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 Konstantin Kinchev

Born:   December 25, 1958

Russian rock singer, musician, frontman and the main songwriter for the Russian rock/hard rock band Alisa.


There are three old whales that carry on their overworked backs the whole world of Russian rock-music. Their names are Yuri Yulianovich Shevchuk, Viktor Robertovich Tsoi and Konstantin Evgenievich Panfilov, who took his grandfather's surname for his stage name Kostya Kinchev. Of course, there are also Boris Borisovich Grebenshchikov and Vyacheslav Gennadievich Butusov, but my humble personal attitude tends to leave them out of this "Holy Trinity" and give them the fourth and the fifth places in the The Magnificent Five respectively. Here we're gonna take a swift glance into the biography of the third old whale mentioned.

Konstantin Kinchev (the Russian for ) blessed ages of rock fans yet unborn with his "holy" birth right on Christmas, December 25, 1958, in Moscow, USSR. Happy were his parents being totally unaware that they had just gifted the world with the future rock singer, musician, frontman and the main songwriter for the Russian rock/hard rock band Alisa.

Of course the parents, as many alike in those days, thought that their sweet boy would become an honest engineer, a brave sailor or a famous astronaut, but... it happened that when a 15-year-old boy Kostyanych heard heavy metal band Black Sabbath for the first time in his life, his roof started floating slowly to the youth-rock-madness direction.

The future genius of the A minor gamma and accursing lyrics decided to collect musical albums of hard rock bands of that time. In mid 1970s, before joining Alisa he played in some local Moscow-based bands. In 1984 Kinchev made a decision to leave Moscow and move to Leningrad, where he was offered to become Alisa's vocalist.

The band's lineup was finally completed in December 1984, when new vocalist Kostya Kinchev and guitarist Petr Samoylov joined. Their debut album Energia was released by state publishing monopoly Melodiya and sold more than a million copies. That was one of the first triumphs of the Russian rock culture in the Soviet environment.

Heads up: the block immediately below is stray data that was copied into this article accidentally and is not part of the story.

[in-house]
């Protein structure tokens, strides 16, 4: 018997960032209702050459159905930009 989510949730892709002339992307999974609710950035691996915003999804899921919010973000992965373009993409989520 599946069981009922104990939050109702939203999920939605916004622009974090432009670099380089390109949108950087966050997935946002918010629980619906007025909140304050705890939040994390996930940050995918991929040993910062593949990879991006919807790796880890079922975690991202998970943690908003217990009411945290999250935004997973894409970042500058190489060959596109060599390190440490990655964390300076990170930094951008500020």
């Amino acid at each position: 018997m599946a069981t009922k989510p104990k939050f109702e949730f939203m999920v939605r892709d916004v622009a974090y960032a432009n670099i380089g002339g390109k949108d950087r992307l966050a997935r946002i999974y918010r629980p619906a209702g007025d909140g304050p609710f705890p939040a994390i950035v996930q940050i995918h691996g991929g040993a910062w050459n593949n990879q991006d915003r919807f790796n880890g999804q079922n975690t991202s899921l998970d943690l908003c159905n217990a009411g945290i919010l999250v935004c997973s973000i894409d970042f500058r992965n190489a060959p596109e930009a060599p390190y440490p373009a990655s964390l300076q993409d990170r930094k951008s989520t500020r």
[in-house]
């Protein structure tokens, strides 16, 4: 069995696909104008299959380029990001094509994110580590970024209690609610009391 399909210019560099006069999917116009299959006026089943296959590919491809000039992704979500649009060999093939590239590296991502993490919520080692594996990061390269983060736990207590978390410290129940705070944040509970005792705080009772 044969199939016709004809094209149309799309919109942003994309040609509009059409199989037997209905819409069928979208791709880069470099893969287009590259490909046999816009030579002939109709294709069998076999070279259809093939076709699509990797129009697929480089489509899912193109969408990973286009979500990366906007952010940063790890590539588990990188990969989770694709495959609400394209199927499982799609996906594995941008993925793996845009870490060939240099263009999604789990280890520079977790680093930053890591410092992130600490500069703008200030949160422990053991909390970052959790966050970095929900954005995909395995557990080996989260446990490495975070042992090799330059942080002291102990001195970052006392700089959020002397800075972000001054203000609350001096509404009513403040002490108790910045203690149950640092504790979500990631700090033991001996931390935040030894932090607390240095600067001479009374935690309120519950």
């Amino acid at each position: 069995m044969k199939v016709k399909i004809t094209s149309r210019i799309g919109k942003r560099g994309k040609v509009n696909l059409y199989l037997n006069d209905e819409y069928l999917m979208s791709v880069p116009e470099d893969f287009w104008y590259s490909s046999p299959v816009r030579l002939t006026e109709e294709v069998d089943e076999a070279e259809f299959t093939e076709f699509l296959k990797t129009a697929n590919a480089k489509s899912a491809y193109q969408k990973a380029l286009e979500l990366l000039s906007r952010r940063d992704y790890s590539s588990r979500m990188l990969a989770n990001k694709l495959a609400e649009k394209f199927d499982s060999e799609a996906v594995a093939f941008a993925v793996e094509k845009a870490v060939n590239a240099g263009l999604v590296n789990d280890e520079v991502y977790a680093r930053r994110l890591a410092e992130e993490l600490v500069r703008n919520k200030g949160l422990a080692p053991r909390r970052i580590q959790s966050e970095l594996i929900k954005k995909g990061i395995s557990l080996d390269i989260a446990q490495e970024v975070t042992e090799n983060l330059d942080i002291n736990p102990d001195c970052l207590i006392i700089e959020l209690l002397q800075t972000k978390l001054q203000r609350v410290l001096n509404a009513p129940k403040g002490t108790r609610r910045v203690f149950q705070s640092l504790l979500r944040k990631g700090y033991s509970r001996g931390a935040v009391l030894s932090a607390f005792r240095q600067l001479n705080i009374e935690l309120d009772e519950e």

In 1987, the newspaper Smena accused Alisa's leader Kinchev of Nazi propaganda and worshipping Hitler. Kinchev filed a suit for calumny and moral loss compensation. After the year-long court process the magazine published a refutation. Alisa's next album was titled Article 206 part 2, a chapter ("Hooliganism") of the USSR Procedural Code, alluding to this process.

Kinchev was baptised in 1990, and since then Christianity has been the main influence on his alignment and his lyrics. Since the late 1990s his lyrics mainly dealt with Christianity, Russian patriotism, and Slavic unity. Kinchev has good relations with the priests of the Russian Orthodox Church. Kinchev's fairly conservative religious-patriotic shift was viewed unfavourably by some old fans that liked Alisa for their original "rock" message.

One way of another, the creative work of the Alisa and its thought leader Konstantin Kinchev has already become classics of not only Russian rock culture but Russian culture in general. Such pieces of song art as Sterkh, Tolko Etot Den (Only This Day), the whole album "Shestoy Lesnichiy" ("The Sixth forester") shock with innocent beauty of their melodiousness and naked, scorching sincerity of their lyrics. It's like a dagger behind an ikon, like a bitter tear-drop of happiness, like a mournful glory of a late autumn sunset...

It's neither what such authors as Kinchev do in their life behind the scene that matters, nor how do they wile away their lives after they have delivered through themselves such undying masterpieces of music and poetry as "Only This Day", it's what they would leave for people behind.

Max Yakuba


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